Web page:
A retrospective study of antibiotic de-escalation in patients with ventilator-associated pneumonia in Malaysia

A retrospective study of antibiotic de-escalation in patients with ventilator-associated... Background Antibiotic de-escalation is an important strategy to conserve the effectiveness of broad-spectrum antibiotics. However, the outcome of this strategy for the treatment of ventilator-associated pneumonia (VAP) has not been widely studied in developing countries. Objectives To evaluate the outcome on intensive care unit (ICU) mortality, 28 days mortality, and length of ICU stay among VAP patients who receive de-escalation therapy. Setting This study was conducted in an ICU of a Malaysian public hospital. Method The electronic medical records of patients who developed VAP in the ICU were retrieved and relevant data was collected. Records of antibiotic prescriptions were also reviewed to collect the details of changes to antibiotic therapy (de-escalation). Main outcome measure Impact of antibiotic de-escalation on mortality. Results The mean age of the 108 patients was 46.2 ± 18.2 years; the majority being males (80%). The antibiotic de-escalation rate was about 30%. Out of this, 84% involved a change from broad to narrow-spectrum antibiotics and the remaining, withdrawal of one or more antibiotics. ICU mortality was 23% while 28 days mortality was 37%. There was no statistically significant difference in mortality rate, survival probability and the mean length of ICU stay between the de-escalation and the non-de-escalation group. However, patients with Simplified Acute Physiology Score II of ≥50 were significantly associated with ICU mortality and 28 days mortality. Conclusions In VAP patients, antibiotic de-escalation provides an opportunity to promote the judicious use of antibiotics without affecting the clinical outcomes. http://www.deepdyve.com/assets/images/DeepDyve-Logo-lg.png International Journal of Clinical Pharmacy Springer Journals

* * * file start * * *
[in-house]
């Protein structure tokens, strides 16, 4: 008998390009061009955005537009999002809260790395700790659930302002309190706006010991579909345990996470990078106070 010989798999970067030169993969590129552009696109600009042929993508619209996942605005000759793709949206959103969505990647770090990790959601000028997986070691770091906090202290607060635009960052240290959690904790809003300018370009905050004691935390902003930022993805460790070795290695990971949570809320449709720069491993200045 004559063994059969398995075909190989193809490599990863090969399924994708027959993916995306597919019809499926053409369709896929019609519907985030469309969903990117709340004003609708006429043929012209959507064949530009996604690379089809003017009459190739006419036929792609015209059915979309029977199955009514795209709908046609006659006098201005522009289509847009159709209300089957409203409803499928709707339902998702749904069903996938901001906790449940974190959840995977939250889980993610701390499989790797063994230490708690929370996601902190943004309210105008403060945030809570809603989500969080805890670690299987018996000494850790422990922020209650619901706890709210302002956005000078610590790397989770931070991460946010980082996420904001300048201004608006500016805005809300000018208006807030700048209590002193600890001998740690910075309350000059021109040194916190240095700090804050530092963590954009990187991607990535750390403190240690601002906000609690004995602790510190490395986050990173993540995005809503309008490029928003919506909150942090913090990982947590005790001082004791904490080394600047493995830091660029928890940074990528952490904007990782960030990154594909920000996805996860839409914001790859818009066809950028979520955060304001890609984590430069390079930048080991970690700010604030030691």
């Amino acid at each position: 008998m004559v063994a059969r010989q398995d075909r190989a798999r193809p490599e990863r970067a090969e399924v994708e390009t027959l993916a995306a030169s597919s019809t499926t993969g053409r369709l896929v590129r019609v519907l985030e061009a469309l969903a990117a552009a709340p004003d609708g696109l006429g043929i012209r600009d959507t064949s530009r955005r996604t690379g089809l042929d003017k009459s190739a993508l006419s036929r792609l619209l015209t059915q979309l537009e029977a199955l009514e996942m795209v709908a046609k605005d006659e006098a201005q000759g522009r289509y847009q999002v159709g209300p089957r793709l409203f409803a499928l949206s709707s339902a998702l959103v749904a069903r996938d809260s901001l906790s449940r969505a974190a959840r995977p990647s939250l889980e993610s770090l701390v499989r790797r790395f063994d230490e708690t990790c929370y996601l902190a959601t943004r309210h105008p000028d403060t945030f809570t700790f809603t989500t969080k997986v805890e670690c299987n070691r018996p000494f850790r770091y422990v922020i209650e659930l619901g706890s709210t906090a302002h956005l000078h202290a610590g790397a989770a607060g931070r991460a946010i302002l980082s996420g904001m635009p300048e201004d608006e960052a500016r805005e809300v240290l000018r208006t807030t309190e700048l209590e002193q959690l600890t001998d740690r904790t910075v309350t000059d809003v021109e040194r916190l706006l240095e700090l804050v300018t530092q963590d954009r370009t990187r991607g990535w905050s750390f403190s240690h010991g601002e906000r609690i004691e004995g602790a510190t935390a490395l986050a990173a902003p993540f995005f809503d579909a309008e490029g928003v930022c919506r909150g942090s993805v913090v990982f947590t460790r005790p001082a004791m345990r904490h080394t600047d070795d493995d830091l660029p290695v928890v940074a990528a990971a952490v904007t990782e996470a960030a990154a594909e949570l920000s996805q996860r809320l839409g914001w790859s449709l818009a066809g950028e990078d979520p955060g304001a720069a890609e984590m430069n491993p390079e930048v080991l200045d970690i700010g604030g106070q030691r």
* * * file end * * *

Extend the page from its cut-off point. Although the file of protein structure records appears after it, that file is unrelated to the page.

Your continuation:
A retrospective study of antibiotic de-escalation in patients with ventilator-associated pneumonia in Malaysia

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Publisher
Springer International Publishing
Copyright
Copyright © 2017 by Springer International Publishing AG
Subject
Medicine & Public Health; Internal Medicine; Pharmacy
ISSN
2210-7703
eISSN
2210-7711
D.O.I.
10.1007/s11096-017-0499-2
Publisher site
See Article on Publisher Site

Abstract

Background Antibiotic de-escalation is an important strategy to conserve the effectiveness of broad-spectrum antibiotics. However, the outcome of this strategy for the treatment of ventilator-associated pneumonia (VAP) has not been widely studied in developing countries. Objectives To evaluate the outcome on intensive care unit (ICU) mortality, 28 days mortality, and length of ICU stay among VAP patients who receive de-escalation therapy. Setting This study was conducted in an ICU of a Malaysian public hospital. Method The electronic medical records of patients who developed VAP in the ICU were retrieved and relevant data was collected. Records of antibiotic prescriptions were also reviewed to collect the details of changes to antibiotic therapy (de-escalation). Main outcome measure Impact of antibiotic de-escalation on mortality. Results The mean age of the 108 patients was 46.2 ± 18.2 years; the majority being males (80%). The antibiotic de-escalation rate was about 30%. Out of this, 84% involved a change from broad to narrow-spectrum antibiotics and the remaining, withdrawal of one or more antibiotics. ICU mortality was 23% while 28 days mortality was 37%. There was no statistically significant difference in mortality rate, survival probability and the mean length of ICU stay between the de-escalation and the non-de-escalation group. However, patients with Simplified Acute Physiology Score II of ≥50 were significantly associated with ICU mortality and 28 days mortality. Conclusions In VAP patients, antibiotic de-escalation provides an opportunity to promote the judicious use of antibiotics without affecting the clinical outcomes.

Journal

International Journal of Clinical PharmacySpringer Journals

Published: Jun 22, 2017

References

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